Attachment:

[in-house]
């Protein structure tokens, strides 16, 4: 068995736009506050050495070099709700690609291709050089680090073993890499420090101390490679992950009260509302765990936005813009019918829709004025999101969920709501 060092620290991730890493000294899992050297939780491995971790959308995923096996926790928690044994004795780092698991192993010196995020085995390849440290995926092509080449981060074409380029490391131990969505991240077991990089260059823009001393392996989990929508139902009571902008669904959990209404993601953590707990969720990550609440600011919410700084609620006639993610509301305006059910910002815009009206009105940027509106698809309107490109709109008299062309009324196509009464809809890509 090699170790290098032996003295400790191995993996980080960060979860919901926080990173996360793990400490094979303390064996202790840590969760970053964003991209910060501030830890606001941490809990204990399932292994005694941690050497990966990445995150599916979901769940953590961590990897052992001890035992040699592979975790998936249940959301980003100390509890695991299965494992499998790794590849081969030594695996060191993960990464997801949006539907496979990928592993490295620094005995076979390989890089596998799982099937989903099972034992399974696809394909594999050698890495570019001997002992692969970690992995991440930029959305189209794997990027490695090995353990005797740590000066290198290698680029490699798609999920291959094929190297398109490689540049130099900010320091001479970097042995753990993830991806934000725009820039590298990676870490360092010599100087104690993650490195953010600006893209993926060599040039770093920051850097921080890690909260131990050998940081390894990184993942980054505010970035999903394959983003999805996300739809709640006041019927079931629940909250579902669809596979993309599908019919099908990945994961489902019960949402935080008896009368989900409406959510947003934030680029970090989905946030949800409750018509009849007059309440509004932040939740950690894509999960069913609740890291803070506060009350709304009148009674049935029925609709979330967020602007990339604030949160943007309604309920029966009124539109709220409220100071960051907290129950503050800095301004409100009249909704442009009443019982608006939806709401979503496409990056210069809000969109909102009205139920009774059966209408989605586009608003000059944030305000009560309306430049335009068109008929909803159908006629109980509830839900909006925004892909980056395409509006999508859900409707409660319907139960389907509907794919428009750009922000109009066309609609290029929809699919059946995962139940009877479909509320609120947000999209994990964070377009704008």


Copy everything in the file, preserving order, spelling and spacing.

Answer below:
[in-house]
């Protein structure tokens, strides 16, 4: 068995736009506050050495070099709700690609291709050089680090073993890499420090101390490679992950009260509302765990936005813009019918829709004025999101969920709501 060092620290991730890493000294899992050297939780491995971790959308995923096996926790928690044994004795780092698991192993010196995020085995390849440290995926092509080449981060074409380029490391131990969505991240077991990089260059823009001393392996989990929508139902009571902008669904959990209404993601953590707990969720990550609440600011919410700084609620006639993610509301305006059910910002815009009206009105940027509106698809309107490109709109008299062309009324196509009464809809890509 090699170790290098032996003295400790191995993996980080960060979860919901926080990173996360793990400490094979303390064996202790840590969760970053964003991209910060501030830890606001941490809990204990399932292994005694941690050497990966990445995150599916979901769940953590961590990897052992001890035992040699592979975790998936249940959301980003100390509890695991299965494992499998790794590849081969030594695996060191993960990464997801949006539907496979990928592993490295620094005995076979390989890089596998799982099937989903099972034992399974696809394909594999050698890495570019001997002992692969970690992995991440930029959305189209794997990027490695090995353990005797740590000066290198290698680029490699798609999920291959094929190297398109490689540049130099900010320091001479970097042995753990993830991806934000725009820039590298990676870490360092010599100087104690993650490195953010600006893209993926060599040039770093920051850097921080890690909260131990050998940081390894990184993942980054505010970035999903394959983003999805996300739809709640006041019927079931629940909250579902669809596979993309599908019919099908990945994961489902019960949402935080008896009368989900409406959510947003934030680029970090989905946030949800409750018509009849007059309440509004932040939740950690894509999960069913609740890291803070506060009350709304009148009674049935029925609709979330967020602007990339604030949160943007309604309920029966009124539109709220409220100071960051907290129950503050800095301004409100009249909704442009009443019982608006939806709401979503496409990056210069809000969109909102009205139920009774059966209408989605586009608003000059944030305000009560309306430049335009068109008929909803159908006629109980509830839900909006925004892909980056395409509006999508859900409707409660319907139960389907509907794919428009750009922000109009066309609609290029929809699919059946995962139940009877479909509320609120947000999209994990964070377009704008």